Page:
Professional Development with Ibram X. Kendi

This past Monday, Parker teachers and administrators were honored to take part in a virtual professional development hosted by NYSAIS and led by the famed historian and author and leading antiracist scholar Ibram X. Kendi entitled How to Be an Antiracist School. 

Kendi is a National Book Award-winning and #1 New York Times bestselling author of seven books. He is the Andrew W. Mellon Professor in the Humanities and the Founding Director of the Boston University Center for Antiracist Research. Kendi is a contributing writer at The Atlantic and a CBS News Racial Justice Contributor. He is also the 2020-2021 Frances B. Cashin Fellow at the Radcliffe Institute for the Advanced Study at Harvard University. In 2020, Time magazine named him one of the 100 most influential people in the world.

Kendi is the author of many books, including HOW TO BE AN ANTIRACISTan international bestseller that has been translated in several languages. This book also made several Best Books of 2019 lists and was described in the New York Times as “the most courageous book to date on the problem of race in the Western mind.”

During the professional development, Kendi took questions from educators on a range of school issues pertaining to antiracism including institutional changes, training for educators, student assessment and discipline, and choosing curriculum. Parker was lucky enough to be chosen to address TWO questions submitted by our teachers to Dr. Kendi. We are sharing the conversation that followed below, as it pertains directly to our goals and efforts to promote diversity, equity and inclusion here at Parker.
How can a white faculty bring genuine learning experiences about race into their classrooms?

Dr. Kendi: “First, I would say that the racial makeup of the faculty member does not matter when that faculty member is choosing the books that are being read, the types of projects that are being conducted, and the perspectives (including cultural perspectives) that are being introduced from multiple different vantage points. If you are a white faculty member, that does not preclude you from offering books by authors of color. It does not preclude you from using cultural examples rooted in other cultures. If you are a white faculty member, that certainly doesn’t preclude you, when you are having conversations about racism or even antiracism with your students, from sharing with them that you are learning too — that you are having to unlearn too. If anything, you can say to your kids, “I would rather be in your position instead of having to unlearn and learn at the same time. You all just get to learn this stuff!”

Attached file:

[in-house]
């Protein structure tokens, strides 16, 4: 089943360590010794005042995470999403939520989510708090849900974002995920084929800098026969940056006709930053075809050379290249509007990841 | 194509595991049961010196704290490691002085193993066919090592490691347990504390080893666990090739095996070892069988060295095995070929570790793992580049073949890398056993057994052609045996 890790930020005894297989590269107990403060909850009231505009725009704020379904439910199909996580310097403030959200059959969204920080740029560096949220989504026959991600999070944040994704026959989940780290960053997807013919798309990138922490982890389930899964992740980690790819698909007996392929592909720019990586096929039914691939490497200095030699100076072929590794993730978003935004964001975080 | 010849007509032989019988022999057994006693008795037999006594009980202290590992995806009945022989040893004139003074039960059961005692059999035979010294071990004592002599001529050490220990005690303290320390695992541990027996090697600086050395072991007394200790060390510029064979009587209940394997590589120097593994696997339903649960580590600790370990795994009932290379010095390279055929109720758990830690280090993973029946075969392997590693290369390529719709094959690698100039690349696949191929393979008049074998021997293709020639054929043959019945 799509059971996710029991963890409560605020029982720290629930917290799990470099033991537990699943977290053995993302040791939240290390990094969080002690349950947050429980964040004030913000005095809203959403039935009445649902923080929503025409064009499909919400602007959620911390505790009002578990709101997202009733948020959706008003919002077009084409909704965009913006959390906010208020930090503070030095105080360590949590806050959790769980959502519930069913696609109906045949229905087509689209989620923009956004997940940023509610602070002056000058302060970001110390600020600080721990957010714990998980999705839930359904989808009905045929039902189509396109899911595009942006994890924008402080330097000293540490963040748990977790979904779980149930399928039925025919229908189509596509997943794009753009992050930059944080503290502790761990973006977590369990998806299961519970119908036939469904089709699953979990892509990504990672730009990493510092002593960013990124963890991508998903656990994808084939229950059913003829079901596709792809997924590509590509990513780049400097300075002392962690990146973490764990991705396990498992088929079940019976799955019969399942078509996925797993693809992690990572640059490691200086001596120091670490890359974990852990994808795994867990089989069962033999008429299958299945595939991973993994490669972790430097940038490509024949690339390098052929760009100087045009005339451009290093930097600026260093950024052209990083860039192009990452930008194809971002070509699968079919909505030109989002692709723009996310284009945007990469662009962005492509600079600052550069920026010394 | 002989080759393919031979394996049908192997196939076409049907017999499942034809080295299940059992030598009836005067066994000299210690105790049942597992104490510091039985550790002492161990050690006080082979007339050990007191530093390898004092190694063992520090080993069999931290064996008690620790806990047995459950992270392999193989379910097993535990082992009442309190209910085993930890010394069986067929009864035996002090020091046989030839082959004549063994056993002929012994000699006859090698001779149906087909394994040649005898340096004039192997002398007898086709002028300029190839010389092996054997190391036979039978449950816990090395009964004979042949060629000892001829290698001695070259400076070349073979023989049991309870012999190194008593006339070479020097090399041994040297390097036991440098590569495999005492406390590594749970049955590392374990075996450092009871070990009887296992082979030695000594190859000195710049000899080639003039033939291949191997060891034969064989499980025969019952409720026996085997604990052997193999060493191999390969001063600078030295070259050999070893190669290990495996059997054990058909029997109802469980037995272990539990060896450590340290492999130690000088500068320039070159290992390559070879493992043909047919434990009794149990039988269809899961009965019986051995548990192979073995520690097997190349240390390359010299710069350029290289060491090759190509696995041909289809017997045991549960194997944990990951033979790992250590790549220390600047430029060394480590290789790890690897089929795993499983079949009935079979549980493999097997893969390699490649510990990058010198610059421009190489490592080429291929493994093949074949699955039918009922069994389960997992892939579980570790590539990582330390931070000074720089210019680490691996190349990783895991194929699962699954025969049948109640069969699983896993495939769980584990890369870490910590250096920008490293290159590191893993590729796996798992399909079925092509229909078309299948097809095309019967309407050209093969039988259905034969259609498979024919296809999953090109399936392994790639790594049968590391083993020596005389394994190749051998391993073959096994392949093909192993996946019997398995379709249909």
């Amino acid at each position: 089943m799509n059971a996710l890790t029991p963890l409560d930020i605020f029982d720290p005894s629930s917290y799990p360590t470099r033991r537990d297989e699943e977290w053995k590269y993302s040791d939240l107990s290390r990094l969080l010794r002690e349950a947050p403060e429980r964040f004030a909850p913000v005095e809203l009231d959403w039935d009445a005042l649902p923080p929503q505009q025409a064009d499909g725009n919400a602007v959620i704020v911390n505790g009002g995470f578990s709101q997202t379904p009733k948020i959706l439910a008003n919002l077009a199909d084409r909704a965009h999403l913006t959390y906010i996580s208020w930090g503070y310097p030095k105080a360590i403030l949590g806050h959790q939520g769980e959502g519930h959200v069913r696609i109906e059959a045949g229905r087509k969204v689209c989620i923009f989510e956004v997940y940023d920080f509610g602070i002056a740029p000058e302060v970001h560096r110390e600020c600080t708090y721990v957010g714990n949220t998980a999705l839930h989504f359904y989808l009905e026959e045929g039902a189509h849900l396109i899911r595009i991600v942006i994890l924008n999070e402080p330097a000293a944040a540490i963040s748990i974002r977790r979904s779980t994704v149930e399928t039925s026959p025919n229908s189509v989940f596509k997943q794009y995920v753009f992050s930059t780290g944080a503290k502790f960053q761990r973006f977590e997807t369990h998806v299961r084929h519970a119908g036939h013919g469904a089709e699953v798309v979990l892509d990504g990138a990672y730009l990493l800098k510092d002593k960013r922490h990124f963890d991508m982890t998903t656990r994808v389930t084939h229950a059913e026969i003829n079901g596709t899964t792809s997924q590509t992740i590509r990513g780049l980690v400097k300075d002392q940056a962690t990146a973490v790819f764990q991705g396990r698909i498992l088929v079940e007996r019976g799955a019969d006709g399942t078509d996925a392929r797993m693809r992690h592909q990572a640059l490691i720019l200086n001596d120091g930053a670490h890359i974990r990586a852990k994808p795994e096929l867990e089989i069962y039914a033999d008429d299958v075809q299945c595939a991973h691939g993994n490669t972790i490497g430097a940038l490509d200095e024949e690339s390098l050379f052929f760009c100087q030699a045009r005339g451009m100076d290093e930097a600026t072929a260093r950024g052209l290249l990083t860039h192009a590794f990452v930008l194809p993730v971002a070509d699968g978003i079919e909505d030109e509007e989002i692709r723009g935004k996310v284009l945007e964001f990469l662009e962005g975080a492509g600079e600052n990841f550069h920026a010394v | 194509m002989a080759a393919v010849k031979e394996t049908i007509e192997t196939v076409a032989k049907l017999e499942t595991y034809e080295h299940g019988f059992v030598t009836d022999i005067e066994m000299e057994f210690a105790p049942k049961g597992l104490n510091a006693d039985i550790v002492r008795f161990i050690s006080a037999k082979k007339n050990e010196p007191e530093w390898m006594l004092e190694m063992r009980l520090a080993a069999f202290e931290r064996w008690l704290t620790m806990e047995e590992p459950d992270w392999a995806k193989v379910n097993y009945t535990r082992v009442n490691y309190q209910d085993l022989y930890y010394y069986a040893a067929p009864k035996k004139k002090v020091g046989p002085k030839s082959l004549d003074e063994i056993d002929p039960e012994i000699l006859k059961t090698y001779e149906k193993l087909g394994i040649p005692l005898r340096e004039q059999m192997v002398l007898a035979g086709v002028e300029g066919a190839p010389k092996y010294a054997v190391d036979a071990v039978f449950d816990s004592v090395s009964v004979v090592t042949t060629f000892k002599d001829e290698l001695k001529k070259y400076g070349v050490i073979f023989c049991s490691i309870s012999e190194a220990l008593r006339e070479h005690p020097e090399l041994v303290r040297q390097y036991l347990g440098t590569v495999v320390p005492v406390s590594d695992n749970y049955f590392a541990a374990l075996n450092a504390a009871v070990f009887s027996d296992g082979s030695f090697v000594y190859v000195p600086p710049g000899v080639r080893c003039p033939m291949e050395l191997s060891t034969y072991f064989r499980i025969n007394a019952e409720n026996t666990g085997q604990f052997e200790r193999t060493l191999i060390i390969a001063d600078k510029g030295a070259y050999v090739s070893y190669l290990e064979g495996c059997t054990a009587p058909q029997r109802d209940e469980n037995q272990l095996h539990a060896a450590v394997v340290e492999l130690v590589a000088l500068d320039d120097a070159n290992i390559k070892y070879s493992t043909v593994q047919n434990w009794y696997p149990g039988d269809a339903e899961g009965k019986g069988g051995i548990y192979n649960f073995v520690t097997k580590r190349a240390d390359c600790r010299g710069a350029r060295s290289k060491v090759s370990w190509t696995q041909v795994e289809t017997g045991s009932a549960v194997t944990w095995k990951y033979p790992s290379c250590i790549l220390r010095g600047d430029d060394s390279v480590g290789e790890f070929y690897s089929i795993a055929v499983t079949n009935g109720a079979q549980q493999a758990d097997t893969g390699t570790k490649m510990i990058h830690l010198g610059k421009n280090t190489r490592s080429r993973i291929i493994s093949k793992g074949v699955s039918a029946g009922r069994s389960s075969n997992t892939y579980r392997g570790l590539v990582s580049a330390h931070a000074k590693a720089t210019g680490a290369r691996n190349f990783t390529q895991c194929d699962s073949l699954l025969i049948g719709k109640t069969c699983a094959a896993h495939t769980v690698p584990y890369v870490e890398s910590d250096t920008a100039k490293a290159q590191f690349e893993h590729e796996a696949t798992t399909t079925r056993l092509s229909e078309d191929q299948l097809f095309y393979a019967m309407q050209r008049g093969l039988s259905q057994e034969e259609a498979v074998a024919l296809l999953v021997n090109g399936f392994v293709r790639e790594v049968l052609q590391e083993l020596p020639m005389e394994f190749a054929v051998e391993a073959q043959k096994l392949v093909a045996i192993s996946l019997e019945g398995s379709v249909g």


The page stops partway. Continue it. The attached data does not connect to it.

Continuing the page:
Be vulnerable with your students about the things you may have said and done that were racist, especially if you are a white teacher in a predominantly white classroom. You are instructing by your vulnerability how to be antiracist. You are showing your students how to be willing to be open and honest about the ways in which they may have hurt people so that they can begin the process of repairing. Finally, I will just add that, just like with any other subject, in order to be an effective teacher we have to do a tremendous amount of studying and learning on our own time.”
One struggle we encounter as a school is that our teachers of young children are very aware that they may be introducing racism and systemic racism as a concept to their students for the very first time; these are not ideas that the kids may have learned in their homes. What advice would you give to teachers in this situation?

Dr. Kendi: “So let’s talk a little bit about the data. Studies show that kids between the ages of 9 months and 3-years first begin to understand race as a concept the way in which adults do. This is the period during which they begin to start understanding, and in some cases internalizing, racist ideas. So, by the time they are three years old, there are studies that show that kids choose who to play with based on skin colors: “I don’t want to play with that dark-skinned boy” or “I do want to be white”. All the while, we are assuming that these two and three-year-olds don’t have a racial consciousness, don’t already understand race on some level — but they do.